Inaugural Duke STEAM Forum Brings Together the Sciences, Arts, and Humanities

STEAM participants.

By the STEAM at Duke Team

If you were in the Ruby on September 18, you caught a glimpse of the beginning of something big.

The inaugural Duke STEAM Forum was designed to give visibility and voice to those who are passionate about STEAM (Science, Technology, Engineering, the Arts, and Mathematics) at Duke. The forum was put forward by the team behind an Intellectual Community Planning Grant devoted to bringing together the sciences, arts and humanities at Duke, made available through the Office of the Vice Provost for Interdisciplinary Studies. We lovingly call ourselves the Duke STEAM Team.

By providing space for collaborative brainstorming, highlighting speakers who lead incredible STEAM initiatives, and learning lessons from an expert who brings STEAM into his work and his classroom, the afternoon was full of energetic chatter revealing the value of STEAM, our goals, ideas to foster its growth, and knowledge of where we need to provide support to bring this all to fruition.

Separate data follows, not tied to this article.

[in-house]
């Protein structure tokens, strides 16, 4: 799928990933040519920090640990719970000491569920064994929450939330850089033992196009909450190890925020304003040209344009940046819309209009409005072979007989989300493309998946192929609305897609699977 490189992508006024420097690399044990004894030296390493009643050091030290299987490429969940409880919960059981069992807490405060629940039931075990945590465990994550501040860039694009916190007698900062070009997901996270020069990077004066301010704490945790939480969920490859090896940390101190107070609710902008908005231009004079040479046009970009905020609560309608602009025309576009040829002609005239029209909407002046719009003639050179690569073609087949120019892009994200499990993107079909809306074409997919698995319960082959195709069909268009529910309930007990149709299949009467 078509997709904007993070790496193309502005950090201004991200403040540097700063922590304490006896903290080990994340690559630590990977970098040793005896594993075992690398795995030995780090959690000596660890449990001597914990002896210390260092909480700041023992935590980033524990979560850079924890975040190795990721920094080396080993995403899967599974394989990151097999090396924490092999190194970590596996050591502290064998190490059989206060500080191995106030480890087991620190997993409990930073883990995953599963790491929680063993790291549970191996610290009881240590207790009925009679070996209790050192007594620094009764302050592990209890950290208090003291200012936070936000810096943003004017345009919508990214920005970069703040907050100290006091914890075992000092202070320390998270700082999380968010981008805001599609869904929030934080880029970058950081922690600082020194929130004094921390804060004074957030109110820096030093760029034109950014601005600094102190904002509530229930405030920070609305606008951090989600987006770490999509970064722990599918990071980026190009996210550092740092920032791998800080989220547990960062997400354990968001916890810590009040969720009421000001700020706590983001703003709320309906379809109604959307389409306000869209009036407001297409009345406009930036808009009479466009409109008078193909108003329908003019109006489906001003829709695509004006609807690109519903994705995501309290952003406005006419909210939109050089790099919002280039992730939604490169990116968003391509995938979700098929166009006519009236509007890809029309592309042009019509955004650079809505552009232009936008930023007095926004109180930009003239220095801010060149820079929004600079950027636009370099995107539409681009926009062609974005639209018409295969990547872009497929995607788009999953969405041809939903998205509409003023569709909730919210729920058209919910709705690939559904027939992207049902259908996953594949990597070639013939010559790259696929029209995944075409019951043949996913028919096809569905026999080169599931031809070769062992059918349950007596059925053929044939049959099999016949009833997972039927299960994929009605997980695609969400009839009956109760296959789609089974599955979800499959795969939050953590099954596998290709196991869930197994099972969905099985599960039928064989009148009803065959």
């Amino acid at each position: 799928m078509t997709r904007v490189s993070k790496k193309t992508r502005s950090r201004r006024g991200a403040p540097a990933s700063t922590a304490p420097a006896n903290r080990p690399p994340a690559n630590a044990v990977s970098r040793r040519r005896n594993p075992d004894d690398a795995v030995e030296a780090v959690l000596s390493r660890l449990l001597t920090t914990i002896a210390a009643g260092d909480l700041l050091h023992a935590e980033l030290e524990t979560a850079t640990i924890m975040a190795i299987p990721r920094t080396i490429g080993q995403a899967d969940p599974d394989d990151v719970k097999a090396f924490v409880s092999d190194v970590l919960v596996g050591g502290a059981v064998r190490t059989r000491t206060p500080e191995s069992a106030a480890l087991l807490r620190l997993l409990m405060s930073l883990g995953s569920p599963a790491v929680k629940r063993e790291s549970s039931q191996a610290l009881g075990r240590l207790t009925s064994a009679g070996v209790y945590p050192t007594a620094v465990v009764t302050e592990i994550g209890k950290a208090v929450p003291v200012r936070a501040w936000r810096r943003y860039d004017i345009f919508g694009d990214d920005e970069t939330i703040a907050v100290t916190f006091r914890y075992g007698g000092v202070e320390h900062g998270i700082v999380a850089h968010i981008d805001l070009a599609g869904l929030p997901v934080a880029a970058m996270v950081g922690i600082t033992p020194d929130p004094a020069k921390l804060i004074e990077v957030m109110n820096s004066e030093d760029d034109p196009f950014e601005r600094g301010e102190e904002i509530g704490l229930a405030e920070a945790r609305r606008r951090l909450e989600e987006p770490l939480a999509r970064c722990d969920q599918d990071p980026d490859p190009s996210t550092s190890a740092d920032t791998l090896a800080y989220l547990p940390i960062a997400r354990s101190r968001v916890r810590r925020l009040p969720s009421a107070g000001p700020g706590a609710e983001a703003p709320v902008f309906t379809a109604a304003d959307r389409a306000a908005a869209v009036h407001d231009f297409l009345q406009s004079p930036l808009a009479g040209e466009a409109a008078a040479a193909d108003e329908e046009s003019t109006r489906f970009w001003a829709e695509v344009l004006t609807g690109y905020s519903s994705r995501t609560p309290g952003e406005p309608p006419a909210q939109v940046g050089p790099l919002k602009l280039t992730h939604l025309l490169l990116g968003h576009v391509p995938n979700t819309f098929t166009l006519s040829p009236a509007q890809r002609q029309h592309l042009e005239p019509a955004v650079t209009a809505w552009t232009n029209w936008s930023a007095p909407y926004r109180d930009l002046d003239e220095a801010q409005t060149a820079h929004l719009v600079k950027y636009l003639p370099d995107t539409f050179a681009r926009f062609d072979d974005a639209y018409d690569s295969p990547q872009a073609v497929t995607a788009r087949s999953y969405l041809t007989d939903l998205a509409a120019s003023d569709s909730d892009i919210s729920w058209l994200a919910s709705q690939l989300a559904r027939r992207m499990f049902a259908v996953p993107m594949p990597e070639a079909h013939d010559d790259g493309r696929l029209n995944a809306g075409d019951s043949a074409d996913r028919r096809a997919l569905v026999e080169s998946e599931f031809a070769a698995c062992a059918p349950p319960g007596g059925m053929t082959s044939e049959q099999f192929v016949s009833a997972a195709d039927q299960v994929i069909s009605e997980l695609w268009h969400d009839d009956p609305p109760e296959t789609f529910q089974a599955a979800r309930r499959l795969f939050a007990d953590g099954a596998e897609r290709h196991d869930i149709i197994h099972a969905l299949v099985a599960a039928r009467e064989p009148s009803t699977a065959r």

The first STEAM forum filled the Ruby lounge with about 50 attendees featuring participants from Duke Gardens, the Nasher, Duke Forest, OIT, the Co-lab, Duke Libraries, and so much more. There was also a mix of undergraduates, graduate and professional students, postdocs, faculty, and staff. This shows just how STEAM@Duke cuts across many dimensions of our learning, our service, and our scholarship at every level.

We kicked off the event with opening remarks from Jory Weintraub, the director of science communication for the Initiative for Science & Society. He made the case for why STEAM is important and why we are poised to make strides with STEAM here at Duke. Then he turned over the reins to Ariana Eily, who facilitated the afternoon sessions. We dove into a brainstorm to get our ideas flowing for what we want to do with STEAM and what we need to do it—all recorded on the wall with sticky notes. This was followed by vignettes of STEAM initiatives taking place at Duke and more dialogue about existing projects, including The Art of a Scientist, The Enviro-Art Gallery, the SLIPPAGE Lab, the Calla Campaign, THE_OPER&, and HEAR at Duke.